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As US cases drop, Hawaii is lone remaining state with indoor mask mandate: Latest COVID-19 updates

Forty-nine states have announced plans to drop their indoor mask mandates as COVID-19 cases and hospitalizations steadily decline across the country. The only holdout remains Hawaii.  

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The island state has taken strong precautions against coronavirus from the beginning of the pandemic, and is still requiring out-of-state American travelers to show proof of vaccination or a negative COVID test to avoid a mandatory quarantine.

Over 75% of Hawaiians have received two doses of a COVID vaccine – 10% higher than the national rate – according to the Hawaii Department of Health, and coronavirus cases have dropped by a whopping 64% between Feb. 5 and Feb. 18.

Hawaii’s rapid drop in COVID cases mirrors nationwide statistics: Reported U.S. cases on Saturday barely exceeded 100,000, a sharp downturn from around 800,850 five weeks ago, according to Johns Hopkins University data.

Despite encouraging COVID case trends, Hawaii has not yet followed in the footsteps of the country’s other states. Gov. David Ige told ABC 4, a local TV station, on Thursday that he’s working with the state’s health department to “determine when the time is right” for Hawaii to lift its indoor mask mandate.

“Hawaii ranks second (to last) in the nation when it comes to COVID deaths, in part because of the indoor mask requirement and other measures that have proven successful in protecting our community from this potentially deadly virus,” Ige said in a statement to the news station. “We base our decisions on science, with the health and safety of our community as the top priority.”

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Also in the news: 

►Enforcement of New York’s COVID-19 booster shot mandate for medical workers, which was set to take effect Monday, will be delayed at least three months amid concerns it would trigger staffing shortages, state officials said.

►Queen Elizabeth II has tested positive for COVID-19 and is experiencing mild cold-like symptoms, Buckingham Palace announced Sunday.

►A group of American truck drivers protesting COVID-19 vaccine mandates, named the People’s Convoy, has said it will begin a cross-country protest on Feb. 23 beginning in California and ending in Washington, D.C.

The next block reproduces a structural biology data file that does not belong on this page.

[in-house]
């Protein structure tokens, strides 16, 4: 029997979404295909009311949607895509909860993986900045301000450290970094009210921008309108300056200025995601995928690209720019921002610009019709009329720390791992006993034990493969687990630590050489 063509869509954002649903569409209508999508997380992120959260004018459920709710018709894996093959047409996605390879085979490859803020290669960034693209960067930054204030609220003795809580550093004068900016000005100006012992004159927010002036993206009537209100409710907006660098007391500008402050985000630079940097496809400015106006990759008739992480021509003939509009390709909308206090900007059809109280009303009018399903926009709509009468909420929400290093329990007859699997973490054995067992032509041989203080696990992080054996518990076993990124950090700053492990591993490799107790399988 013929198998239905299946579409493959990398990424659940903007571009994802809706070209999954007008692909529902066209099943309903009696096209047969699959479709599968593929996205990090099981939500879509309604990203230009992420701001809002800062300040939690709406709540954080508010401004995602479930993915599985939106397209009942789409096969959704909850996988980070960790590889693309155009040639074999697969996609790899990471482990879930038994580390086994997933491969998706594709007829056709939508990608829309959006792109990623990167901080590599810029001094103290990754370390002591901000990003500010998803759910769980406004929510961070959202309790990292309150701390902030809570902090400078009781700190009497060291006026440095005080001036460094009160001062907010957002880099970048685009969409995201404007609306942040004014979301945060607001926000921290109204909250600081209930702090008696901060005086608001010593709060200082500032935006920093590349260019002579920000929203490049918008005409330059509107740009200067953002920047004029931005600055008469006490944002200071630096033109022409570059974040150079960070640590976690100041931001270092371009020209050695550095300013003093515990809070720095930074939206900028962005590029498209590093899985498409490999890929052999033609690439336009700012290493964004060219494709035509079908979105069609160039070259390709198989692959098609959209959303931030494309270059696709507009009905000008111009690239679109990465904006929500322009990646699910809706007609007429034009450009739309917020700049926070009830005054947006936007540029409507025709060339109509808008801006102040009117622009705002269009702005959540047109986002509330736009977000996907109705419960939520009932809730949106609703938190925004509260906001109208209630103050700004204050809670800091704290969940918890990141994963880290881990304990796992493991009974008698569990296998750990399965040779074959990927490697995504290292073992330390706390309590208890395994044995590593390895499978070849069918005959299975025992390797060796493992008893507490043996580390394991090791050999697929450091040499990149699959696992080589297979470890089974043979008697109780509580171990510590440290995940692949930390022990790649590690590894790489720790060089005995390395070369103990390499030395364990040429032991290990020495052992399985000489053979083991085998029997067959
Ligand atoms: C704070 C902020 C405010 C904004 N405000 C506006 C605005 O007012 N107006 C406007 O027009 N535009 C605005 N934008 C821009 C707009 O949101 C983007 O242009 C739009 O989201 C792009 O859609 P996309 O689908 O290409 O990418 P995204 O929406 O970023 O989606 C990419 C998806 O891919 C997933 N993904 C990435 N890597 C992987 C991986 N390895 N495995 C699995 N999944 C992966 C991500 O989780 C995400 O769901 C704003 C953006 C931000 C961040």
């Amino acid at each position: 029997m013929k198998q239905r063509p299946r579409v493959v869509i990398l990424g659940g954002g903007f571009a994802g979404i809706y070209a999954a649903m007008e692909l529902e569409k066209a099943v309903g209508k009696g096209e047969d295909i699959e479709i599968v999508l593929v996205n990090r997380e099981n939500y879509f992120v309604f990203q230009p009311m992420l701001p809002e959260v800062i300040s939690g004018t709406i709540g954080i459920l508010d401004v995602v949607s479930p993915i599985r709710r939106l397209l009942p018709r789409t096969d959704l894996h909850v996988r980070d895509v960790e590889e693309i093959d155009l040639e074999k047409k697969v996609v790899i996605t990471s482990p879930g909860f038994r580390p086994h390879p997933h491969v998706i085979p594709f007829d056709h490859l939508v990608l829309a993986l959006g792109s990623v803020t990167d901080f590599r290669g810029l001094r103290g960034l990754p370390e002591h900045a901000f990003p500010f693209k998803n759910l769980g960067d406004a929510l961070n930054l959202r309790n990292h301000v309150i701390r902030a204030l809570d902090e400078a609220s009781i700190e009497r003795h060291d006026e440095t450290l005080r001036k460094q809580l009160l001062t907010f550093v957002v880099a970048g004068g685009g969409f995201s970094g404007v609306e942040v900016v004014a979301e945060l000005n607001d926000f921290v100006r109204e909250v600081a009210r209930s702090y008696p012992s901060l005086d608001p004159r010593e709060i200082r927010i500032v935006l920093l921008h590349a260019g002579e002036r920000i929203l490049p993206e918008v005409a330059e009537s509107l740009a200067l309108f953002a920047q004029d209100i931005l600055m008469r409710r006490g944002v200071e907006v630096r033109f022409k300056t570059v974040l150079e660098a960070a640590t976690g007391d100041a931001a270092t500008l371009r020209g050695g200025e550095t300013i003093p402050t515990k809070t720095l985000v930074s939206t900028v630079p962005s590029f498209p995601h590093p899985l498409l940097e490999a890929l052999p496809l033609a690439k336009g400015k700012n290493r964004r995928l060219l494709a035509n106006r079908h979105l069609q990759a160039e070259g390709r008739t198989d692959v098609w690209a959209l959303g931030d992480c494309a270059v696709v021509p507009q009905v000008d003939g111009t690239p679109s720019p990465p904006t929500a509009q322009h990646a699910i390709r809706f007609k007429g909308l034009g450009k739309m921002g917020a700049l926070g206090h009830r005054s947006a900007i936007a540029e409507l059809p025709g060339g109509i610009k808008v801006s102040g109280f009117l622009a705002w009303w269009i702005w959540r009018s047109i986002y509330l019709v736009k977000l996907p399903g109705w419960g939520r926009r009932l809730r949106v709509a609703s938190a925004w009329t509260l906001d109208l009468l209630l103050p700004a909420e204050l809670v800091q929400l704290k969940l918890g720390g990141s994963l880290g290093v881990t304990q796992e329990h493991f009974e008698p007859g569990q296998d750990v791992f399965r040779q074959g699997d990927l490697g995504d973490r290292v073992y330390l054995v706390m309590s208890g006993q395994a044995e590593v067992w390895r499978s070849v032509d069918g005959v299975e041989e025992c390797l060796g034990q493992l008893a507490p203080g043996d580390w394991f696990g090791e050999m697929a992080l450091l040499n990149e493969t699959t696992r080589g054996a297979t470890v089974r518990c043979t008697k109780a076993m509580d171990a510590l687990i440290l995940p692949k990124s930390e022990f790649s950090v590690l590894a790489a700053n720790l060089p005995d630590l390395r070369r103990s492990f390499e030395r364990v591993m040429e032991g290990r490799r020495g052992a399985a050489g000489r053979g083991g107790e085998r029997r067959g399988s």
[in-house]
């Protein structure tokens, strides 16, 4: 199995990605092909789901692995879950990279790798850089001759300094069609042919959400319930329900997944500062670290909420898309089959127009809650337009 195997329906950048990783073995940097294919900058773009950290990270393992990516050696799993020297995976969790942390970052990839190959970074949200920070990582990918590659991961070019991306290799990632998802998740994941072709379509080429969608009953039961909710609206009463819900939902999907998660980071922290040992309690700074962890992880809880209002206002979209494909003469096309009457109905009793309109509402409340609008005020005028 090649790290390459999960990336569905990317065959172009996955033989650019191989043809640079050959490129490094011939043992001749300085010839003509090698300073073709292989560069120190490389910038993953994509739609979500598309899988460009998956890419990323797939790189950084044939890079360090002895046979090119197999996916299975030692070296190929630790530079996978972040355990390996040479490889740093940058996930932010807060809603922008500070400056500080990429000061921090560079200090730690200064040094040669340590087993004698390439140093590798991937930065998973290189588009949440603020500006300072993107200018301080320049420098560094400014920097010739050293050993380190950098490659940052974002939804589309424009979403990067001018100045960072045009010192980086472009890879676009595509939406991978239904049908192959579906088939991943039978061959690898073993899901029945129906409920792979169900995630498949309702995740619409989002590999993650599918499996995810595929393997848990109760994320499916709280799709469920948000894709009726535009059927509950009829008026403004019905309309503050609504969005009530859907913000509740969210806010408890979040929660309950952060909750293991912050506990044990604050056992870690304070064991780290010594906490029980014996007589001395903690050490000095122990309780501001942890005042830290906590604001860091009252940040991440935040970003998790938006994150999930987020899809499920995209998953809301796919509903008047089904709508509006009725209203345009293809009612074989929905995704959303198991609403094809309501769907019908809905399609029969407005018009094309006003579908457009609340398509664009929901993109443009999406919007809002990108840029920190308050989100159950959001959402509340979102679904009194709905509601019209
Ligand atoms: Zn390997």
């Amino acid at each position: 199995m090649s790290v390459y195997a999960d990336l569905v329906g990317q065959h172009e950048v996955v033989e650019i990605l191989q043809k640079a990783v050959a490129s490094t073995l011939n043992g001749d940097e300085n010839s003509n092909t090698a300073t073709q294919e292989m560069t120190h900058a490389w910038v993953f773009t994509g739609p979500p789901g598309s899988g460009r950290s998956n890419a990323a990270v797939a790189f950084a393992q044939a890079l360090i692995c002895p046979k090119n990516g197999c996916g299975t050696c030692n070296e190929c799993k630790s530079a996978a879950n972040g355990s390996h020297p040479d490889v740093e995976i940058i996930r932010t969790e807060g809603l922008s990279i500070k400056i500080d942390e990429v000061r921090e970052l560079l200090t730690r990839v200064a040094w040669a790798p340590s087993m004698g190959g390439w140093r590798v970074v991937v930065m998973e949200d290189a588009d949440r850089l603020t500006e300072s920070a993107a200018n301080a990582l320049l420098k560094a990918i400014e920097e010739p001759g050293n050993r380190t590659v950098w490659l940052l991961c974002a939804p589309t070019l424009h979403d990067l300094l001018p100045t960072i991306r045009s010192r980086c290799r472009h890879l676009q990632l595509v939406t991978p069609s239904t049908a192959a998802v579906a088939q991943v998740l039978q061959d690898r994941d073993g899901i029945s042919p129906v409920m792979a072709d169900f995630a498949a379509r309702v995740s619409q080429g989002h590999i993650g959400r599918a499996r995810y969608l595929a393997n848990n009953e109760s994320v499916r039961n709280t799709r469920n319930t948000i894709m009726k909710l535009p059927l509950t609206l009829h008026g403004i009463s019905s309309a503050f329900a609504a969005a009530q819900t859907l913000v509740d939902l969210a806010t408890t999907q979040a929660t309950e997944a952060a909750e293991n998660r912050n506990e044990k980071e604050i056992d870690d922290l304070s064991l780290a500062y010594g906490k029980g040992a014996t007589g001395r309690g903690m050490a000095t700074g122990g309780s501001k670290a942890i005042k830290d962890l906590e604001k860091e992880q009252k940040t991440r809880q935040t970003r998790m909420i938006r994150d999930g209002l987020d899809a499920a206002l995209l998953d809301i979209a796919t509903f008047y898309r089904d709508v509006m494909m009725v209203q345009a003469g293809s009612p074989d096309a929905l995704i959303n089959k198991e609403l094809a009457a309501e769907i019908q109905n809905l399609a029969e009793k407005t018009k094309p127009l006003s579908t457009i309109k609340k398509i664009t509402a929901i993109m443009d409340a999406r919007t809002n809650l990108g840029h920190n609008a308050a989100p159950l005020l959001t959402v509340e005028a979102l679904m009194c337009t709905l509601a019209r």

📈Today’s numbers: The U.S. has recorded more than 78.4 million confirmed COVID-19 cases and more than 935,000 deaths, according to Johns Hopkins University data. Global totals: More than 424 million cases and over 5.8 million deaths. More than 214 million Americans – 64.7% – are fully vaccinated, according to the Centers for Disease Control and Prevention.

📘 What we’re reading: How bad is it to be in ICU with COVID-19? It’s far more miserable than people can imagine, experts tell USA TODAY. Read the full story.

Keep refreshing this page for the latest news. Want more? Sign up for USA TODAY’s free Coronavirus Watch newsletter to receive updates directly to your inbox and join our Facebook group.

Experts say delay in COVID vaccines for children was the right thing to do

Many parents of young children were disappointed when the Food and Drug Administration decided this month to postpone consideration of COVID-19 vaccines for kids under 5. 

Experts say the decision was the right one. The FDA won’t have enough data until the spring to judge whether a vaccine is safe and effective for young children, a half-dozen public health, infectious disease specialists and epidemiologists told USA TODAY. 

But parent activists say the move made them question the agency’s sincerity in providing shots for the youngest kids, wonder whether unreleased data was hiding anything, and yearn even more for the day they can stop worrying about the health of their children and families.

“I think people are really forgetting the kids here,” said Fatima Khan, cofounder of Protect Their Future, an advocacy group promoting COVID-19 vaccination for children. “This is impacting our kids and how people can live their daily lives.”

Vaccines and medications are typically tested on adults first, then older children and then, when it’s clearly safe, on younger ones, which is why there has been such a lag since adult vaccinations began.

– Karen Weintraub, USA TODAY

Contributing: The Associated Press

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